LIVING WEEK – In Conversation – Our Shared Design Values
Through decades of experience delivering high quality residential design, the members of LEP’s ‘Living Team’ have a shared set of values which, although ever evolving, have been fundamental in the success of our developments. We asked Living Team members, Sammy Bikoulis, Liam Fish, and Liam Smith about their design development process, and their keys to our success.
LEP Living Team’s design ethos is centered around a passion for quality, originality and value in residential architecture. Aligning these fundamental concepts helps us to provide exemplary design and placemaking, and drives us to achieve successful delivery.
Why did you choose to work in Residential Architecture?
Our team feels that housing is one of the most exciting areas of the building industry. Whether you’re designing one house, or a whole town, you are creating the most important part of people’s lives; where they live. To some extent you’re designing their ‘day-to-day’ – it’s all about placemaking and how your project forms part of the larger fabric that makes up a community.
And what role does placemaking play in this process?
Placemaking is like set design; it’s all about building a story. The place itself must have a strong sense of narrative but also act as a backdrop. When you design a scheme it’s not just about the houses themselves: How do the buildings relate to each other? How will the people that live in them interact? What spaces do you create? How will people move through them, and how will they be used?
You’re constructing somewhere that allows events to take place: people walking their dogs, children playing, cycling to work, chats between neighbours. These happenings are encouraged by the architecture, but the environment must be unobtrusive. The most important parts of placemaking should feel natural and go unnoticed.
How does placemaking work on a smaller scale, for a single house for example?
The concept is the same; the narrative is inherent to the building and its relationship to the site is key. A house can never be designed in isolation, it is a part of its immediate and wider setting and must respond to both. That’s not to say it should be pastiche – this is almost never the answer. Architecture must be honest and everyone deserves the best of contemporary design, not an imitation. A knowledge of the vernacular, local materials and the scale and feeling of the local area enables a piece of striking modern architecture that responds sympathetically to its site. Placemaking for individual projects is very much about fitting into an existing place as well as creating a new one. Every project is different and there’s no ‘one-size-fits-all’ approach. Architects can get very set on a single idea, but your first idea is rarely your best, and a great building emerges from an effective collaboration between architect, client, local authority and all other stakeholders.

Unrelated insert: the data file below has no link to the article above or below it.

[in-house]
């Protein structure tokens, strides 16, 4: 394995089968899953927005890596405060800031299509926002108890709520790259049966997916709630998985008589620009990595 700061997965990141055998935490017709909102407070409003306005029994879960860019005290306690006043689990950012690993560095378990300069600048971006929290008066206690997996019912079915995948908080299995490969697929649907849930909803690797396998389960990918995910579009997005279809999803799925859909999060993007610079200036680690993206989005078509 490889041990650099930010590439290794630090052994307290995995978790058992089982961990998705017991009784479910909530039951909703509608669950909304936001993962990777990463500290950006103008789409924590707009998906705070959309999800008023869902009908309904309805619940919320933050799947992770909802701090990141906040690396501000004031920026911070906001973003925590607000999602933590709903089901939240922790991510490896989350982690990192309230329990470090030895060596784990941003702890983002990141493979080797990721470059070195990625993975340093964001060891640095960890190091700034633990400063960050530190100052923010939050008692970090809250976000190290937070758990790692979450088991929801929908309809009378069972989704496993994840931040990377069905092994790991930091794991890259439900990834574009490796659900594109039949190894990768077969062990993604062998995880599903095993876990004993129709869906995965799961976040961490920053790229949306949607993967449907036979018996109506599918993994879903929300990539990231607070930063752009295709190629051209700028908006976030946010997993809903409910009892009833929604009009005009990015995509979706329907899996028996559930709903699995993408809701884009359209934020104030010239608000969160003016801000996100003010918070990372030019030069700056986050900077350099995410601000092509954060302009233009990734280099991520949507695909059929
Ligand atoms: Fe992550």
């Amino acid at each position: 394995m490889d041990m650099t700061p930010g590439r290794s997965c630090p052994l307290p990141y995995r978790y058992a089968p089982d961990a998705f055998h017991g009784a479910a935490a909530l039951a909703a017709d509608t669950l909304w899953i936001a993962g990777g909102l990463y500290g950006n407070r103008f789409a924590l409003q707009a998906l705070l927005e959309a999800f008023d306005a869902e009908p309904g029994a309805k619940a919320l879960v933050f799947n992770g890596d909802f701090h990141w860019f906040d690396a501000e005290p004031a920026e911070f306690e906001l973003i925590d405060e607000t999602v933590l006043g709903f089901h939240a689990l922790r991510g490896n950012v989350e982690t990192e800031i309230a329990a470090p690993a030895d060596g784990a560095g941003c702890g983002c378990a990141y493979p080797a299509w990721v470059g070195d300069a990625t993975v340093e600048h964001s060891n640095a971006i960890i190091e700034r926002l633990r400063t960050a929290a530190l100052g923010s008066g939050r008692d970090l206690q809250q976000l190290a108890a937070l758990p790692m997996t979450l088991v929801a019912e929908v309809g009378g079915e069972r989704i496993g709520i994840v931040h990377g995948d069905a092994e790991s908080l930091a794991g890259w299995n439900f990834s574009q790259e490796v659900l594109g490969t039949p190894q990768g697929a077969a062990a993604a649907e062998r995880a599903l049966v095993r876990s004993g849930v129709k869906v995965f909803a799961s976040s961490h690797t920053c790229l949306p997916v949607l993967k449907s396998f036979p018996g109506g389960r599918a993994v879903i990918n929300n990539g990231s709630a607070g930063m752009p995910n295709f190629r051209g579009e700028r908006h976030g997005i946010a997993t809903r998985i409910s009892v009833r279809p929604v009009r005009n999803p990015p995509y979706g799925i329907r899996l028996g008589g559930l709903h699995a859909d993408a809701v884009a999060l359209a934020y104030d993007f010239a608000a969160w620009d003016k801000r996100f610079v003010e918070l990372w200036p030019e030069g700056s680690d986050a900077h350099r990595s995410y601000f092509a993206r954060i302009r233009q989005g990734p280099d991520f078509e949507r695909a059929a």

How is Lee Evans successful in facilitating this collaboration?
Placemaking and design are skills that can be learnt, almost in a theoretical way, but assured delivery can only be learnt through experience. A knowledge of this process is one of our greatest strong points as a practice. We have an understanding of how to effectively balance the interests of clients, stakeholders and local authorities to maintain a positive dialogue throughout the process. This enables us to give a unique offer to all concerned, but also get the most out of each group so as to maximise the success of every project, and allows us to build a strong sense of trust with the client.
A good knowledge of the housing market and what can be achieved is also vital: every one of our projects must be of extremely high quality but also realistic. Design is key here and our strong technical knowledge allows us to create strong and successful buildings and schemes.
What existing and iconic schemes have inspired you?
There are many wonderful examples of great residential design. A particular scheme of note was conceived in the 1960s and 70s by Camden Council who created a new model for social housing. The estates were adventurous and defined by impeccable placemaking, high build quality (which means they’re still in good condition today), and enduring design. Thanks to these factors the buildings are now hugely adaptable, which is very important for residential architecture. These schemes learnt from and responded to past success, creating an intimate ‘streetscape’ scale but with a strong sense of character that ensured they were never a pastiche. Instead, they take the essence of popular, successful forms (such as Victorian terraces) and combine them with modern design and techniques to create hugely successful places to live.
How does LEP approach a design for a new scheme?
The way we approach design is forever evolving. From project to project we are learning new ways to investigate and understand a site. It’s crucial to find techniques to present and demonstrate our site analysis which instill excitement in our team, our clients, and project stakeholders. We like to do this visually, through a combination of sketching, diagrams and 3D visualisation. We will model the site three-dimensionally early in the design development stage, which will encompass the existing site context. This provides invaluable insight into the character of the site and its surroundings, and forms the basis of the initial concept sketches which will be used to explore key elements of the design, including massing, materiality, sustainability and access. This essential process helps to transform the narrative of the project and always enriches the final design.
We believe that well-designed housing schemes should benefit all those who have a relationship with them, not just the end users.